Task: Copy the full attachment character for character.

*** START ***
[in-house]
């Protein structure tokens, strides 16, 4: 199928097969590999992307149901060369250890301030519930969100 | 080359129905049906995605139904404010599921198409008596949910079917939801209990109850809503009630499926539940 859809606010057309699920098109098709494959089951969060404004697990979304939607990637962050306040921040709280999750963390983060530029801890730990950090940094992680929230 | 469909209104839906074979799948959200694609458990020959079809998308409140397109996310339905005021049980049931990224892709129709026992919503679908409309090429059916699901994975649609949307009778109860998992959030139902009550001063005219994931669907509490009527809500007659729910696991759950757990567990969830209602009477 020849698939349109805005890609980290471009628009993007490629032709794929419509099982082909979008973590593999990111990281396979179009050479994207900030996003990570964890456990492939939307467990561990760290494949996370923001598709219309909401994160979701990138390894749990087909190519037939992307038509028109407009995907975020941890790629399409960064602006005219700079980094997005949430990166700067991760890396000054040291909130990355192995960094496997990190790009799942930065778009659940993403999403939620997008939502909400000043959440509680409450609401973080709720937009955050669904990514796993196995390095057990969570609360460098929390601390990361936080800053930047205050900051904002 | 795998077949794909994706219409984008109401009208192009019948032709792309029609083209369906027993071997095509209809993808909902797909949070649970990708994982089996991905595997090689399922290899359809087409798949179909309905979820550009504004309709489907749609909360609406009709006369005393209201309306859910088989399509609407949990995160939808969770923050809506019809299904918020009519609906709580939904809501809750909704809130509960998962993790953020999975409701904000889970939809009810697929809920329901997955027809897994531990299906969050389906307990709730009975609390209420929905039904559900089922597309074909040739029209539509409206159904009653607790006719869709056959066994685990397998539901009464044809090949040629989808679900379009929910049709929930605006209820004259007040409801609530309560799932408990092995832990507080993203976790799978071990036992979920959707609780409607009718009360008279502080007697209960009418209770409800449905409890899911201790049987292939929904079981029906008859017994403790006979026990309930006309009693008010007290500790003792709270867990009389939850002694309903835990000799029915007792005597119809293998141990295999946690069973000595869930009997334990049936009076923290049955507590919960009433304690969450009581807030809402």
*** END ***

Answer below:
[in-house]
């Protein structure tokens, strides 16, 4: 199928097969590999992307149901060369250890301030519930969100 | 080359129905049906995605139904404010599921198409008596949910079917939801209990109850809503009630499926539940 859809606010057309699920098109098709494959089951969060404004697990979304939607990637962050306040921040709280999750963390983060530029801890730990950090940094992680929230 | 469909209104839906074979799948959200694609458990020959079809998308409140397109996310339905005021049980049931990224892709129709026992919503679908409309090429059916699901994975649609949307009778109860998992959030139902009550001063005219994931669907509490009527809500007659729910696991759950757990567990969830209602009477 020849698939349109805005890609980290471009628009993007490629032709794929419509099982082909979008973590593999990111990281396979179009050479994207900030996003990570964890456990492939939307467990561990760290494949996370923001598709219309909401994160979701990138390894749990087909190519037939992307038509028109407009995907975020941890790629399409960064602006005219700079980094997005949430990166700067991760890396000054040291909130990355192995960094496997990190790009799942930065778009659940993403999403939620997008939502909400000043959440509680409450609401973080709720937009955050669904990514796993196995390095057990969570609360460098929390601390990361936080800053930047205050900051904002 | 795998077949794909994706219409984008109401009208192009019948032709792309029609083209369906027993071997095509209809993808909902797909949070649970990708994982089996991905595997090689399922290899359809087409798949179909309905979820550009504004309709489907749609909360609406009709006369005393209201309306859910088989399509609407949990995160939808969770923050809506019809299904918020009519609906709580939904809501809750909704809130509960998962993790953020999975409701904000889970939809009810697929809920329901997955027809897994531990299906969050389906307990709730009975609390209420929905039904559900089922597309074909040739029209539509409206159904009653607790006719869709056959066994685990397998539901009464044809090949040629989808679900379009929910049709929930605006209820004259007040409801609530309560799932408990092995832990507080993203976790799978071990036992979920959707609780409607009718009360008279502080007697209960009418209770409800449905409890899911201790049987292939929904079981029906008859017994403790006979026990309930006309009693008010007290500790003792709270867990009389939850002694309903835990000799029915007792005597119809293998141990295999946690069973000595869930009997334990049936009076923290049955507590919960009433304690969450009581807030809402």